Phil Day

When Phil Day isn’t tending the gardens around town, where he works as a Council horticulturalist, you’ll find him in his garden at home, tinkering with tractors, busy with the grandkids or making award-winning cartoons.
When Phil Day isn’t tending the gardens around town, where he works as a Council horticulturalist, you’ll find him in his garden at home, tinkering with tractors, busy with the grandkids or making award-winning cartoons.

Phil Day’s green thumb sprouted in the red soils of the Redlands, where he grew up on a small cropping farm with his mum and dad Frank and Judy and his sisters Tracey and Sue.

But it really took root when his dad swapped their 24 acres at Wellington Point for 335 acres at Tabooba, 20 minutes south of Beaudesert.

The family moved to Tabooba when Phil was eight years old. He caught the bus along Christmas Creek Road to Laravale State School, which only had 14 kids and one teacher.

Fast forward 50 years and Phil, now 58, and his wife Sue still live on 40 acres of the family property, where they’ve raised their own three kids.

Phil Day is thinking of doing some renovations to the cubby house he built for his kids.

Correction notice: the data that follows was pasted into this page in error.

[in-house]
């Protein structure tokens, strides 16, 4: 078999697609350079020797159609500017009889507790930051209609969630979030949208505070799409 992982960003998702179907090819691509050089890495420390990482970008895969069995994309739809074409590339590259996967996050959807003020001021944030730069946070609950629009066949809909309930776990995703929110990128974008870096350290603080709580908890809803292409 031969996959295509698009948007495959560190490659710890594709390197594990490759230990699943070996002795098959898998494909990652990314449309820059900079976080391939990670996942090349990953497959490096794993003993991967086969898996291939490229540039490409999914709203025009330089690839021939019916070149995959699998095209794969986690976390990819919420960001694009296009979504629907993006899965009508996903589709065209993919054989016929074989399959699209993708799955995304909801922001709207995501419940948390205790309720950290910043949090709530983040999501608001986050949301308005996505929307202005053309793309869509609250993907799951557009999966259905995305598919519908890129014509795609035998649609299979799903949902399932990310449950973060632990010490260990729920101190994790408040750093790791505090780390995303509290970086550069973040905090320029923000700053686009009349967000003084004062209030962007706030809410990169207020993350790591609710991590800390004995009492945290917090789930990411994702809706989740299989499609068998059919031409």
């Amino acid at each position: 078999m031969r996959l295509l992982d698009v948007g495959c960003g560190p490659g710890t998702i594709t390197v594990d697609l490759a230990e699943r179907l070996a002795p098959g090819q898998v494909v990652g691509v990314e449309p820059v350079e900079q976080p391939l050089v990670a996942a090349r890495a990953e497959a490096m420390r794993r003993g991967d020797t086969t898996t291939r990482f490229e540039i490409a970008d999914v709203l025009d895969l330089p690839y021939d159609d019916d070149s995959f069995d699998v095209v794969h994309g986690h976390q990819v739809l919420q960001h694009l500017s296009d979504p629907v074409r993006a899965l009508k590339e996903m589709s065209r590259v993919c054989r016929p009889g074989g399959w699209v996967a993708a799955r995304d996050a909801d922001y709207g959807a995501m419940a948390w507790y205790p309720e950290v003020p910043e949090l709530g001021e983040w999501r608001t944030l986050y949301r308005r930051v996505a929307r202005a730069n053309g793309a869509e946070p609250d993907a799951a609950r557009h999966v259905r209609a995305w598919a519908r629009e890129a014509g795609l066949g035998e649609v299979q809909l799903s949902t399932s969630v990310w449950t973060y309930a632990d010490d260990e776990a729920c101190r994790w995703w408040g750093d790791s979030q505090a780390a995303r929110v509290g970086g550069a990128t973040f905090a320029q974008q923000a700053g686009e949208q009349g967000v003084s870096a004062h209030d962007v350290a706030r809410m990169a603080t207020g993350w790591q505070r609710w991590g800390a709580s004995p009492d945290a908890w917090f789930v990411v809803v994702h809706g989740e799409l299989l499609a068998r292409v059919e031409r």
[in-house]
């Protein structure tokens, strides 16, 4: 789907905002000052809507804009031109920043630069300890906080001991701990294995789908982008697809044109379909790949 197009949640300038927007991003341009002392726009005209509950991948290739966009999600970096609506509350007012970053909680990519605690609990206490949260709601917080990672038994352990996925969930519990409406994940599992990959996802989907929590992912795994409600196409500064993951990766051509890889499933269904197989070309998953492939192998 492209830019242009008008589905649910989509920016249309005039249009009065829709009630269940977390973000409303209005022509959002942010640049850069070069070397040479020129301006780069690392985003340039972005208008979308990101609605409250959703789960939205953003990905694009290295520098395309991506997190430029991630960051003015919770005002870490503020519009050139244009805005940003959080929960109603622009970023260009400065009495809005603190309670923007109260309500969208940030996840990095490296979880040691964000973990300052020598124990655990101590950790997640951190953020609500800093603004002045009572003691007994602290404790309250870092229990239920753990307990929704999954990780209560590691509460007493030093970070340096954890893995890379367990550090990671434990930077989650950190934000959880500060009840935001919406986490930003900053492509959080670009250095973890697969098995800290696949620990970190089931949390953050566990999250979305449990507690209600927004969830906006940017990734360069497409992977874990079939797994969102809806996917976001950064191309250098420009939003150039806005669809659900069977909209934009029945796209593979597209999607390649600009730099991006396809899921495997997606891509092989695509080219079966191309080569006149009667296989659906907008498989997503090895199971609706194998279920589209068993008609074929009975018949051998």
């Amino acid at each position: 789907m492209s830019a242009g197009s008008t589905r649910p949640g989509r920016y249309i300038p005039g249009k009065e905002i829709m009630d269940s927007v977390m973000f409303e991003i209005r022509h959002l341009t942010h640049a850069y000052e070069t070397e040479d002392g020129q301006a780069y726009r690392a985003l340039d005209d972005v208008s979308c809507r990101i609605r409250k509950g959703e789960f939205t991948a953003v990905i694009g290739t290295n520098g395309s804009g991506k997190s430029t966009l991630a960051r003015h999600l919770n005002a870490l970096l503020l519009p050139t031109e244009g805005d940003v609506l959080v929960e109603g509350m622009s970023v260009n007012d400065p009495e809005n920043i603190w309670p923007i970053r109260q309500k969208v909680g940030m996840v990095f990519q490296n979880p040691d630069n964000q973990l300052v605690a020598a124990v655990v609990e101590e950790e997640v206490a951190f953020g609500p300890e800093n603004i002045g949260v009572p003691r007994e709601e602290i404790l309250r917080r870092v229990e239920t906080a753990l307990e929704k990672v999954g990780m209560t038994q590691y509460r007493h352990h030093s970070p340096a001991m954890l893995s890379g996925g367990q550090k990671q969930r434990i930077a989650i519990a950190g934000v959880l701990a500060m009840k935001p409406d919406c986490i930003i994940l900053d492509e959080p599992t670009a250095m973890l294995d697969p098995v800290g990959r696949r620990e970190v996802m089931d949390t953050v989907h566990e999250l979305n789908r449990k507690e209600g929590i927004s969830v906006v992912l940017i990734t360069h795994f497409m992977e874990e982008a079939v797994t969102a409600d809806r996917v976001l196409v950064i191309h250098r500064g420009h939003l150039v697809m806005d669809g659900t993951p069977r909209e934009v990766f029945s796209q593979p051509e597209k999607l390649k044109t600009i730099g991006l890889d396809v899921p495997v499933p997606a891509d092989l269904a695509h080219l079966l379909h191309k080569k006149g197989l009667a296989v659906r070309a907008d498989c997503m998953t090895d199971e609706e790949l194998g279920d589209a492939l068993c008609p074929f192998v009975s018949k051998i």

It’s a tiny weatherboard cottage complete with a faux fireplace, set in the well-kept gardens and tractor memorabilia which surround the family home they built 35 years ago.

Phil and Sue have five grandkids and another one on the way, so these are the kinds of projects that occupy his thoughts.

Tractors rate highly, too, and there are jokes about how Sue is well and truly onto Phil’s obsession with old tractor parts.

“I love old tractors and anything rustic and always have. Growing up on the farm you develop a love of those sorts of things,” he said.

From the moment Phil could hold a pencil, he was drawing.

“Mum still has some of my embarrassing old drawings from when I was a little kid, and she always encouraged it,” he said.

His influences were broad, from Disney cartoons on television to Footrot Flats, Jolliffe’s Outback, Bluey and Curley and Wally and the Major. 

His ‘Maggie’ comic has won national awards and has been loved by locals for decades.

Maggie started being published in the Beaudesert Times 30 years ago, when Phil would photocopy it in black and white and slip it under the door of the old William Street office.

The popular comic is also printed in the Canungra Times and Sunshine Coast Hinterlander, and there are still copies kicking around of the Maggie book.

Excitingly, the popular Maggie calendar is making a resurgence for 2022, printed by the Beaudesert Bulletin’s SRM Print.

When Phil met Sue, he knew there was something special about her.

They started dating when Phil was a leader and Sue was a nurse on a youth camp at Alexandra Headland. Two years later, on the same camp, he asked her to marry him.

They’ve been married 35 years now, and they’ve made a life Phil is grateful for.

“Family is what’s most important, and finding happiness in the simple things,” he said.

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